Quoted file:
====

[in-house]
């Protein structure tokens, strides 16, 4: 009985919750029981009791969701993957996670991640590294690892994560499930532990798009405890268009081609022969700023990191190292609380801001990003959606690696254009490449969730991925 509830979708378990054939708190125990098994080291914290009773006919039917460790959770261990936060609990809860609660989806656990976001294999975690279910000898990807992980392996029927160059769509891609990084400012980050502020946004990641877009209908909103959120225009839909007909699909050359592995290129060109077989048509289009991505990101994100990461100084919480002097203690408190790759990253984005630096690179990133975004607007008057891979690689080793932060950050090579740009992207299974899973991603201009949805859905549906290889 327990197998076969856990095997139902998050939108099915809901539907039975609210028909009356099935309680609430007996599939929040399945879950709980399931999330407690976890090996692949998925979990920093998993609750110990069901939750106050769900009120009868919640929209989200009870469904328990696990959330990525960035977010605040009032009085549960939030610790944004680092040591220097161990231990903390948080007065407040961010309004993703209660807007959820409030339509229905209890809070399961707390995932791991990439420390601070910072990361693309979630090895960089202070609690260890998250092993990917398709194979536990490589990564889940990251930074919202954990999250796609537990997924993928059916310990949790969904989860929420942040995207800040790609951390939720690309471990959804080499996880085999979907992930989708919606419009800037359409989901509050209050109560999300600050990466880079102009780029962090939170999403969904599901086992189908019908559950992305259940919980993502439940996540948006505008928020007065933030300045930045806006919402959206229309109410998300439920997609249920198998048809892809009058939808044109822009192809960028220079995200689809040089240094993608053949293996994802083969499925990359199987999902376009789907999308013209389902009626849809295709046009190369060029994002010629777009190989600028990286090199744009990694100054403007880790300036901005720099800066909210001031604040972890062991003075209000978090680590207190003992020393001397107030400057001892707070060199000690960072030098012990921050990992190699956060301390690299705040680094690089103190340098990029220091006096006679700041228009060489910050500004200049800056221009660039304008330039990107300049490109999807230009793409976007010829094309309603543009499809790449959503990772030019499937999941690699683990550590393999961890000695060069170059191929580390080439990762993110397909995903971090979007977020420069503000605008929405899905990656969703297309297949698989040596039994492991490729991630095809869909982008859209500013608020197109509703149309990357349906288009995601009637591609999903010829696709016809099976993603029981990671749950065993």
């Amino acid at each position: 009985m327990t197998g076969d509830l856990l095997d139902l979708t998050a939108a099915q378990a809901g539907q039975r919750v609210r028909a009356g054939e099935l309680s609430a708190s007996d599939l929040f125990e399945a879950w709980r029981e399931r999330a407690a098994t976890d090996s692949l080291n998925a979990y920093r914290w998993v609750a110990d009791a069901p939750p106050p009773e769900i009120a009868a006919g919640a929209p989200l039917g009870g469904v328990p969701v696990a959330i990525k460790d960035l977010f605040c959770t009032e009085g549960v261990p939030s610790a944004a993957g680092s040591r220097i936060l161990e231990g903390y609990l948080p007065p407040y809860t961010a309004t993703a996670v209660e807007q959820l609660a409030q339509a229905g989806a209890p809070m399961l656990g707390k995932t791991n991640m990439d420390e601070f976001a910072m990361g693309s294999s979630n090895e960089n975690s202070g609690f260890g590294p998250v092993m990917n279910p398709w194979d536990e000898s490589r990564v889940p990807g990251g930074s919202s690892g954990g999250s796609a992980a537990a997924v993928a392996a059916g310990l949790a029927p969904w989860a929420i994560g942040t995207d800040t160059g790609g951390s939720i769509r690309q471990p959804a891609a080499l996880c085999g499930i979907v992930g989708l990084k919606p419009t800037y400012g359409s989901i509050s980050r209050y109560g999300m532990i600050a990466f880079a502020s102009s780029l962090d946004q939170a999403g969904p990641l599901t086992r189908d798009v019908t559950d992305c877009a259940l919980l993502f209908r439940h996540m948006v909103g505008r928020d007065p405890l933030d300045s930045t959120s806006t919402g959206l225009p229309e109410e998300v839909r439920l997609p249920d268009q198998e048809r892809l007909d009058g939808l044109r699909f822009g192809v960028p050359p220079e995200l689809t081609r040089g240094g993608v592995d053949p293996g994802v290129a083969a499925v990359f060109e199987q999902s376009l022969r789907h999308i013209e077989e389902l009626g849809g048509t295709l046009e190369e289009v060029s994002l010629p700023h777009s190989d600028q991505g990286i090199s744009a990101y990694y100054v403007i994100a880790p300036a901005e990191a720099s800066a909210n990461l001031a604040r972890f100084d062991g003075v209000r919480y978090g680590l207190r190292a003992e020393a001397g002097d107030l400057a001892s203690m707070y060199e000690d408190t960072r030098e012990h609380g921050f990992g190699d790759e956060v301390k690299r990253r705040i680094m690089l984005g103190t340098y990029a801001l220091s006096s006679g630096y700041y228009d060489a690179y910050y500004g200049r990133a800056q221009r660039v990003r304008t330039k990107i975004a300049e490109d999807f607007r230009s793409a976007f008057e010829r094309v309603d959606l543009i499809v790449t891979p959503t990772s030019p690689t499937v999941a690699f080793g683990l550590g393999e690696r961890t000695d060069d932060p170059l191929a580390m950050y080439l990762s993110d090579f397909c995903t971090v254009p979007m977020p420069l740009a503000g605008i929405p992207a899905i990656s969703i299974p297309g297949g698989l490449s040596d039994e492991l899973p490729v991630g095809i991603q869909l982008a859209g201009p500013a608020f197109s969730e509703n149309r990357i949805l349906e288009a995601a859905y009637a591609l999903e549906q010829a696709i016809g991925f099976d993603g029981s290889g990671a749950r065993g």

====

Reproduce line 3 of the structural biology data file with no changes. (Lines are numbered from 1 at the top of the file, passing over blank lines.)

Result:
């Amino acid at each position: 009985m327990t197998g076969d509830l856990l095997d139902l979708t998050a939108a099915q378990a809901g539907q039975r919750v609210r028909a009356g054939e099935l309680s609430a708190s007996d599939l929040f125990e399945a879950w709980r029981e399931r999330a407690a098994t976890d090996s692949l080291n998925a979990y920093r914290w998993v609750a110990d009791a069901p939750p106050p009773e769900i009120a009868a006919g919640a929209p989200l039917g009870g469904v328990p969701v696990a959330i990525k460790d960035l977010f605040c959770t009032e009085g549960v261990p939030s610790a944004a993957g680092s040591r220097i936060l161990e231990g903390y609990l948080p007065p407040y809860t961010a309004t993703a996670v209660e807007q959820l609660a409030q339509a229905g989806a209890p809070m399961l656990g707390k995932t791991n991640m990439d420390e601070f976001a910072m990361g693309s294999s979630n090895e960089n975690s202070g609690f260890g590294p998250v092993m990917n279910p398709w194979d536990e000898s490589r990564v889940p990807g990251g930074s919202s690892g954990g999250s796609a992980a537990a997924v993928a392996a059916g310990l949790a029927p969904w989860a929420i994560g942040t995207d800040t160059g790609g951390s939720i769509r690309q471990p959804a891609a080499l996880c085999g499930i979907v992930g989708l990084k919606p419009t800037y400012g359409s989901i509050s980050r209050y109560g999300m532990i600050a990466f880079a502020s102009s780029l962090d946004q939170a999403g969904p990641l599901t086992r189908d798009v019908t559950d992305c877009a259940l919980l993502f209908r439940h996540m948006v909103g505008r928020d007065p405890l933030d300045s930045t959120s806006t919402g959206l225009p229309e109410e998300v839909r439920l997609p249920d268009q198998e048809r892809l007909d009058g939808l044109r699909f822009g192809v960028p050359p220079e995200l689809t081609r040089g240094g993608v592995d053949p293996g994802v290129a083969a499925v990359f060109e199987q999902s376009l022969r789907h999308i013209e077989e389902l009626g849809g048509t295709l046009e190369e289009v060029s994002l010629p700023h777009s190989d600028q991505g990286i090199s744009a990101y990694y100054v403007i994100a880790p300036a901005e990191a720099s800066a909210n990461l001031a604040r972890f100084d062991g003075v209000r919480y978090g680590l207190r190292a003992e020393a001397g002097d107030l400057a001892s203690m707070y060199e000690d408190t960072r030098e012990h609380g921050f990992g190699d790759e956060v301390k690299r990253r705040i680094m690089l984005g103190t340098y990029a801001l220091s006096s006679g630096y700041y228009d060489a690179y910050y500004g200049r990133a800056q221009r660039v990003r304008t330039k990107i975004a300049e490109d999807f607007r230009s793409a976007f008057e010829r094309v309603d959606l543009i499809v790449t891979p959503t990772s030019p690689t499937v999941a690699f080793g683990l550590g393999e690696r961890t000695d060069d932060p170059l191929a580390m950050y080439l990762s993110d090579f397909c995903t971090v254009p979007m977020p420069l740009a503000g605008i929405p992207a899905i990656s969703i299974p297309g297949g698989l490449s040596d039994e492991l899973p490729v991630g095809i991603q869909l982008a859209g201009p500013a608020f197109s969730e509703n149309r990357i949805l349906e288009a995601a859905y009637a591609l999903e549906q010829a696709i016809g991925f099976d993603g029981s290889g990671a749950r065993g």